Harvard University

Advocacy Groups Sue Harvard University For Unfair Admission Practices

Activists aren’t backing down after the Supreme Court’s recent ruling to end affirmative action in college admissions, as advocacy groups are now aiming for Harvard University.

Lawyers for Civil Rights has filed a lawsuit again Harvard University, claiming their admissions system violates the Civil Rights Act, CBS News reported. The Boston-based nonprofit filed the suit on June 3 on behalf of several minority advocacy groups in New England: Chica Project, African Community Economic Development of New England, and the Greater Boston Latino Network.

Ivan Espinoza-Madrigal, executive director of the group, said the group feels Harvard’s practices discriminate against students of color by giving an unfair boost to children of alumni – mostly white. “Your family’s last name and the size of your bank account are not a measure of merit, and should have no bearing on the college admissions process,” Madrigal said.

The Supreme Court’s ruling states colleges will begin ignoring applicants’ race, but the advocacy groups pointed out that the schools look the other way when it comes to the offspring of alumni and donors. According to the suit, Lawyers for Civil Rights feel “Black, Latinx and Asian American applicants are all dramatically under-represented among those who receive Donor or Legacy Preferences.”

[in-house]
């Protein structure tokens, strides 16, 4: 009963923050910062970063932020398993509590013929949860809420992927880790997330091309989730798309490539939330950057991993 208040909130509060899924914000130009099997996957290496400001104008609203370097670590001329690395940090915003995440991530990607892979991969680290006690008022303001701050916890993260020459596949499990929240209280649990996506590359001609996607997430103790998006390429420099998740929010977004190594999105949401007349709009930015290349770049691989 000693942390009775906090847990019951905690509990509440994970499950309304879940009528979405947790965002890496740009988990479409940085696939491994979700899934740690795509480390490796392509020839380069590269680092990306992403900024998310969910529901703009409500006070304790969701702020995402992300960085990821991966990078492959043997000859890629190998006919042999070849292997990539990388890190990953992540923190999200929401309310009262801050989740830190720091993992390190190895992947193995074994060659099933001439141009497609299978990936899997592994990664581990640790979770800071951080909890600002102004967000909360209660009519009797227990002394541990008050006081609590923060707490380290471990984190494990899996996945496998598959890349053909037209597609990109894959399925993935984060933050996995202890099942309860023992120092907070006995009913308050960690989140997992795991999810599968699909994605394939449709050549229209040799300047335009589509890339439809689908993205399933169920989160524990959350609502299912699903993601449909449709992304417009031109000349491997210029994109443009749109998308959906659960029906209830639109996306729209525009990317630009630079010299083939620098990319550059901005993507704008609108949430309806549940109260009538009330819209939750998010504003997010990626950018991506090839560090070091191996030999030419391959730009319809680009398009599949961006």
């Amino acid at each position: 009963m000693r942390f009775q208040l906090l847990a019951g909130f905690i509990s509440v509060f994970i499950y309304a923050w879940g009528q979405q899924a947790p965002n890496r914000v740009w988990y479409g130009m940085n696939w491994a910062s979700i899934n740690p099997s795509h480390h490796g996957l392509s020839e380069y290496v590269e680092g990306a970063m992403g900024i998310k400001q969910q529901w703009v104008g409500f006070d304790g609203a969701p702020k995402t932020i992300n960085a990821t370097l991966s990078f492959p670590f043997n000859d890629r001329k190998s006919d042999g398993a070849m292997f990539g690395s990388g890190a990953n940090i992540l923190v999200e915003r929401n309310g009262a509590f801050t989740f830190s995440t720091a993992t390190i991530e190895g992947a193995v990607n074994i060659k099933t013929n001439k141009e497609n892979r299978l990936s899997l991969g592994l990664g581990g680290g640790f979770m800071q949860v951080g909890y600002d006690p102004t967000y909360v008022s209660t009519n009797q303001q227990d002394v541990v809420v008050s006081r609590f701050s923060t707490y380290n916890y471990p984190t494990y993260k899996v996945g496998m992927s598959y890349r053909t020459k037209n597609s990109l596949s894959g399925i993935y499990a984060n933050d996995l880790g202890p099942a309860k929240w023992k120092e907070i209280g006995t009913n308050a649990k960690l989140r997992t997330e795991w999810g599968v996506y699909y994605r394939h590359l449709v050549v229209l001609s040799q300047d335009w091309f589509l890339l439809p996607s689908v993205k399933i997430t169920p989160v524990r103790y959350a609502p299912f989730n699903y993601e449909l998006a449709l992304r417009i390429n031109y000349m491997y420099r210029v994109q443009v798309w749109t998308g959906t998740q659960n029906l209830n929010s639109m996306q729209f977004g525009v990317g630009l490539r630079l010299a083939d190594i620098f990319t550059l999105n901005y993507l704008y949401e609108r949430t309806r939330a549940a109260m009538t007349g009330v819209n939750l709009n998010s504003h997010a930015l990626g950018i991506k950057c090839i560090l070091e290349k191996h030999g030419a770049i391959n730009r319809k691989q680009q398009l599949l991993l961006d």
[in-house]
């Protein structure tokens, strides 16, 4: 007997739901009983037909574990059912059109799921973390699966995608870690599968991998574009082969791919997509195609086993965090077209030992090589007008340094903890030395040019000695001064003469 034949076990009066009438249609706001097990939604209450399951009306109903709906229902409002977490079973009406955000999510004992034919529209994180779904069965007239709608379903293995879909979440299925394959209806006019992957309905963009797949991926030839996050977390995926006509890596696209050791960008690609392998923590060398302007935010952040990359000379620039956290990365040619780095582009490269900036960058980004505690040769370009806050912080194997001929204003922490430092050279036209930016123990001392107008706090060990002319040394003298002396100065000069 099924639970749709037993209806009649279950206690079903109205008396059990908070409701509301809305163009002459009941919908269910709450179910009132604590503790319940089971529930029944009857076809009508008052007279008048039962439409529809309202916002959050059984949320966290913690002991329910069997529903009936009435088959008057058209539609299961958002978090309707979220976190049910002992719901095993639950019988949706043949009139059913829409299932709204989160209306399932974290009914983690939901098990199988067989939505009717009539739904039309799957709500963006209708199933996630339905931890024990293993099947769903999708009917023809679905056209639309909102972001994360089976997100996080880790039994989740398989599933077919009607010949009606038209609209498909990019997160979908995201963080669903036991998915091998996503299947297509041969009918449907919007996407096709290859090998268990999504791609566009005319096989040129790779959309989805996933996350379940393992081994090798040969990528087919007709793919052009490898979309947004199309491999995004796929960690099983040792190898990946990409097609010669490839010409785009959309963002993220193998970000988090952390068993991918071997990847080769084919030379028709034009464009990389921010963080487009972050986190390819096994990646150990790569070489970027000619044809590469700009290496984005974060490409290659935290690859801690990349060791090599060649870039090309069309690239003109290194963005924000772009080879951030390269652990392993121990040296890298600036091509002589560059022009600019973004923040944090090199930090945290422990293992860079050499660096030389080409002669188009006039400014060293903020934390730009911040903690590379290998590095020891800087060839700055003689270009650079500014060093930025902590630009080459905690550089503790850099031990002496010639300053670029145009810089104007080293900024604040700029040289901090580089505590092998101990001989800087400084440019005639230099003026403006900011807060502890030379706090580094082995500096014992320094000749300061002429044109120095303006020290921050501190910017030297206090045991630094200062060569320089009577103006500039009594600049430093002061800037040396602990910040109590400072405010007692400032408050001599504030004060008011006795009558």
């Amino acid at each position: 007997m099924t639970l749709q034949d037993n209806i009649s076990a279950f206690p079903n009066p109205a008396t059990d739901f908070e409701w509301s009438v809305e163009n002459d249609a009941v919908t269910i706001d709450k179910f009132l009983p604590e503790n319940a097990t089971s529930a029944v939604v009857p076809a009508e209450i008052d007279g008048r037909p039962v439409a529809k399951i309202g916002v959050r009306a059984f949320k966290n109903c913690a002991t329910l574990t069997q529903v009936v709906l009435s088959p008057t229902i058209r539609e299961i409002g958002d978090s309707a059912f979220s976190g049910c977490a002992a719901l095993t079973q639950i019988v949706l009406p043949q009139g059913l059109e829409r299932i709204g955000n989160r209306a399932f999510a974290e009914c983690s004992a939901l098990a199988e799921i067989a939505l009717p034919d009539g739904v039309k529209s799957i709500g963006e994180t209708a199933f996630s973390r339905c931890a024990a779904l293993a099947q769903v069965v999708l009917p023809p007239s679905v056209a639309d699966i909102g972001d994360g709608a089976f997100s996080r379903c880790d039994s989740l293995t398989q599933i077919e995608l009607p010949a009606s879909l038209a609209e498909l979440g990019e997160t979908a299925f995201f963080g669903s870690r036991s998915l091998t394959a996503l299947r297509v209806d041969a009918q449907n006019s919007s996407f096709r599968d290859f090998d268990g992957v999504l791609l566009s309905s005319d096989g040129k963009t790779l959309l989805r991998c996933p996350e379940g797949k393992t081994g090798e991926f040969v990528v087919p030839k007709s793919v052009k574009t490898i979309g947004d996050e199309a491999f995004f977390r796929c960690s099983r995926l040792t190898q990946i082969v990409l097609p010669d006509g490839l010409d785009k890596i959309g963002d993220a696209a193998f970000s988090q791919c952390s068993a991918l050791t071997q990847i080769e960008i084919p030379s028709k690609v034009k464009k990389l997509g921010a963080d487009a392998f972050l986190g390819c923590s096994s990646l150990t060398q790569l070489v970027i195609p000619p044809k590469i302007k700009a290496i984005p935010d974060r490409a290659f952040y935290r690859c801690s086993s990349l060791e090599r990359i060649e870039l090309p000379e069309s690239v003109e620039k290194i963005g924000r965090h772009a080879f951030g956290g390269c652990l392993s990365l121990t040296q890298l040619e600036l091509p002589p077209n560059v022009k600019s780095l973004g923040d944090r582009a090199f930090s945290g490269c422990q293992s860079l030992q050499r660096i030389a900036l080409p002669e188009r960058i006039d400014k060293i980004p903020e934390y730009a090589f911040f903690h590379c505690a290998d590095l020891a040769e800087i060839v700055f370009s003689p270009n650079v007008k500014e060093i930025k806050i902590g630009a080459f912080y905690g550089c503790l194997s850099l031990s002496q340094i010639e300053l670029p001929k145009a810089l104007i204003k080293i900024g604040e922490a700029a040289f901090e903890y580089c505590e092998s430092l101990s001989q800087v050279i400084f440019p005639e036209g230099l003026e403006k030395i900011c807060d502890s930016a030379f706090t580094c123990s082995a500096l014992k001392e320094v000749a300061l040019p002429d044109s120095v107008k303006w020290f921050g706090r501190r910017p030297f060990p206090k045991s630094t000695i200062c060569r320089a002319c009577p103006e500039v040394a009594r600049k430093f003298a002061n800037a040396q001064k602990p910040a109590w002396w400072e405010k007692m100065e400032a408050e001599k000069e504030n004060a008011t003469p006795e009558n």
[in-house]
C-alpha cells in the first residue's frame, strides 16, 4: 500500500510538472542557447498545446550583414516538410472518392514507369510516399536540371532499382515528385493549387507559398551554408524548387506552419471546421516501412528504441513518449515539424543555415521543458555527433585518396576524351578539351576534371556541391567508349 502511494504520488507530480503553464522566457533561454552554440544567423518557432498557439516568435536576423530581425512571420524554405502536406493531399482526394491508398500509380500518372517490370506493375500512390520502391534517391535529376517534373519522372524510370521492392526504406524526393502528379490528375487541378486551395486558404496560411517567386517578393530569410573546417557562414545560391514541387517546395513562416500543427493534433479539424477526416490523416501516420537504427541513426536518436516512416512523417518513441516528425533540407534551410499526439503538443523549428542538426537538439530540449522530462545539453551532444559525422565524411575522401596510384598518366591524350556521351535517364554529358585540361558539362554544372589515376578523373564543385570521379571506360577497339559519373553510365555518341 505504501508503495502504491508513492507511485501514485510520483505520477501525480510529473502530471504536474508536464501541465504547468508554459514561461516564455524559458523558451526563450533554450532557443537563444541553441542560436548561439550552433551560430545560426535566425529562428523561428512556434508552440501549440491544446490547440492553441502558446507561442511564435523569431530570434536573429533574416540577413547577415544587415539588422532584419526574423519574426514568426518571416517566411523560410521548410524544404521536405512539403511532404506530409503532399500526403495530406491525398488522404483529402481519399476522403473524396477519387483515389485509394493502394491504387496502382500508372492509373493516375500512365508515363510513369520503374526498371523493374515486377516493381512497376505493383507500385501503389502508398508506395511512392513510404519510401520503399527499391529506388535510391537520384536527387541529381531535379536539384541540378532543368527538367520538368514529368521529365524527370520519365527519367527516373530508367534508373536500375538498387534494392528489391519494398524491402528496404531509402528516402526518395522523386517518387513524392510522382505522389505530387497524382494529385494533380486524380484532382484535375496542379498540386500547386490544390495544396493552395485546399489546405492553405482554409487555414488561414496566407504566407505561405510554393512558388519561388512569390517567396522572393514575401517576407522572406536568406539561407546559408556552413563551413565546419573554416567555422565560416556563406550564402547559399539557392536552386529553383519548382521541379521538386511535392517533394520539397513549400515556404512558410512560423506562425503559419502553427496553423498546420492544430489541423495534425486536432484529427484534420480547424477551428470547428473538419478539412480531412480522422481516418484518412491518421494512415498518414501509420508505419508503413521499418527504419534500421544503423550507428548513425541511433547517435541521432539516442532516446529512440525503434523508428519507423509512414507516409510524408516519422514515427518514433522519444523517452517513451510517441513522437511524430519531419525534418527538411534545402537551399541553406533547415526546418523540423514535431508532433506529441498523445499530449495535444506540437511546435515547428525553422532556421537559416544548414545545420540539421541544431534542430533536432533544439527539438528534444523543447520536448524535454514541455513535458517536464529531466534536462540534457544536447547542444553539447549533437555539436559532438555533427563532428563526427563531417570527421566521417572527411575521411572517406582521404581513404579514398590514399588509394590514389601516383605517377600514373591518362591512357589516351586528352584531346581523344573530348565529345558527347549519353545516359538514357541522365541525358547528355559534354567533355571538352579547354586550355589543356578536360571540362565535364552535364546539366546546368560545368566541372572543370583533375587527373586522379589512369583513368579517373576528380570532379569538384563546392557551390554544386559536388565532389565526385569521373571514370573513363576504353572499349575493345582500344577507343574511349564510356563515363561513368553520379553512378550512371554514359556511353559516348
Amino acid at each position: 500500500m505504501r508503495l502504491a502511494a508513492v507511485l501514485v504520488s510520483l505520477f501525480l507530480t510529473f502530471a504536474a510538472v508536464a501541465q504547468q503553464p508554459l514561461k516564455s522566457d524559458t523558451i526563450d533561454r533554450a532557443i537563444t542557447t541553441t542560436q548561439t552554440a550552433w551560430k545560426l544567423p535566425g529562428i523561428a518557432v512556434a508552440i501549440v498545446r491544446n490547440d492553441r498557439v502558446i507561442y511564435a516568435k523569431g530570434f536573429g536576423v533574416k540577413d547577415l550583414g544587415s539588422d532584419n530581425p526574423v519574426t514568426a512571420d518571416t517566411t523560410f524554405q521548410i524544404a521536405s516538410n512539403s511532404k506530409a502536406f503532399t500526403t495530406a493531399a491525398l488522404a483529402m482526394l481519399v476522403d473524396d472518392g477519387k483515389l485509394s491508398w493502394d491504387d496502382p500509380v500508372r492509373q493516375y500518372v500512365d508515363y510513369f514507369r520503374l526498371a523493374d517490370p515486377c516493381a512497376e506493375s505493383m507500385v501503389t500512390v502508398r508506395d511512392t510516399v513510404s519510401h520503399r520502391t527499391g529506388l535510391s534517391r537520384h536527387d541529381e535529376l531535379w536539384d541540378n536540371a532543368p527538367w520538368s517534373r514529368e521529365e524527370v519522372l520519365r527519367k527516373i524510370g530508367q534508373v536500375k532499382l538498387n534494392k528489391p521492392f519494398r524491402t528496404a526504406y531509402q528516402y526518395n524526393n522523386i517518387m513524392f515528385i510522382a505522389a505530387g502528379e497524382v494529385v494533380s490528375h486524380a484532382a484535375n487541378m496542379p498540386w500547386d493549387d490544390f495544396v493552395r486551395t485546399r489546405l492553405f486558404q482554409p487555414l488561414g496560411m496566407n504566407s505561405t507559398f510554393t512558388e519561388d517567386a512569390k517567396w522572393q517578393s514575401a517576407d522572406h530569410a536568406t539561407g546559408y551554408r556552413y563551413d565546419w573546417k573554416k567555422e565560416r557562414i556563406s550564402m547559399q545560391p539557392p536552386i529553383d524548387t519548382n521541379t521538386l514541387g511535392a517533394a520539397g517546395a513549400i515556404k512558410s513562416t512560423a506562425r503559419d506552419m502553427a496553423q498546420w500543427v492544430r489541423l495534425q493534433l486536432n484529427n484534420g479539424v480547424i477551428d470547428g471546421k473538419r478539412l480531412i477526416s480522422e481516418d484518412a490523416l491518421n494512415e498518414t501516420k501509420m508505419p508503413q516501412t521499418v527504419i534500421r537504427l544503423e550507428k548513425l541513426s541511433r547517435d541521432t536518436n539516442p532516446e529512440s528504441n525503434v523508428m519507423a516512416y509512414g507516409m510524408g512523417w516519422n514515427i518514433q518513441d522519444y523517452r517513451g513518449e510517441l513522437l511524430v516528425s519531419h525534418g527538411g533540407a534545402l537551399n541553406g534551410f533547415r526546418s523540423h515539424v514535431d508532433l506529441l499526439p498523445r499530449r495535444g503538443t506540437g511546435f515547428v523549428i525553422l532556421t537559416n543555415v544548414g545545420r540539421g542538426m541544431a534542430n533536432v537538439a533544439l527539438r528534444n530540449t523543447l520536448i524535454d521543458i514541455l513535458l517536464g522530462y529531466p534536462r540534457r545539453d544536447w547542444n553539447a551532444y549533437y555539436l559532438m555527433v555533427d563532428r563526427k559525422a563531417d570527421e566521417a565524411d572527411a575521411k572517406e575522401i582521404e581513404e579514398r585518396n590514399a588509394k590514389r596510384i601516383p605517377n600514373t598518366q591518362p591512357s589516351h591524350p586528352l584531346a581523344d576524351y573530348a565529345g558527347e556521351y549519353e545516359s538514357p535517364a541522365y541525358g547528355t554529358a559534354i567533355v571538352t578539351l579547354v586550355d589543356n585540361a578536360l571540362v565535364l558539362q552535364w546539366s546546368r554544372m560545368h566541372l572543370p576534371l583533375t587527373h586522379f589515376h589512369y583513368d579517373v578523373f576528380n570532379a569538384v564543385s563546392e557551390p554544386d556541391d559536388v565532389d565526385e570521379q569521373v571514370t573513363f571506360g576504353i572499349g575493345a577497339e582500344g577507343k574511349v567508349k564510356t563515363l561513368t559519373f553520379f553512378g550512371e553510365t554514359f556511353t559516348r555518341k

Statistics from the Harvard Gazette show African American and Black students made up 15.3% of the class of 2027, Asian Americans made up 29.9% and Latinx students made up 11.3%. Native American and Native Hawaiian students come in low, making up 2.7% of accepted undergraduates. The majority of incoming undergrads are white, making up 40.8%. The ivy league institution says these statistics show how diversity is increasing amongst the school’s applicants.

In regards to the lawsuit, Harvard spokesperson Nicole Rura said they will not be commenting. “In the weeks and months ahead, the University will determine how to preserve our essential values, consistent with the Court’s new precedent,” Rura said, according to CNN.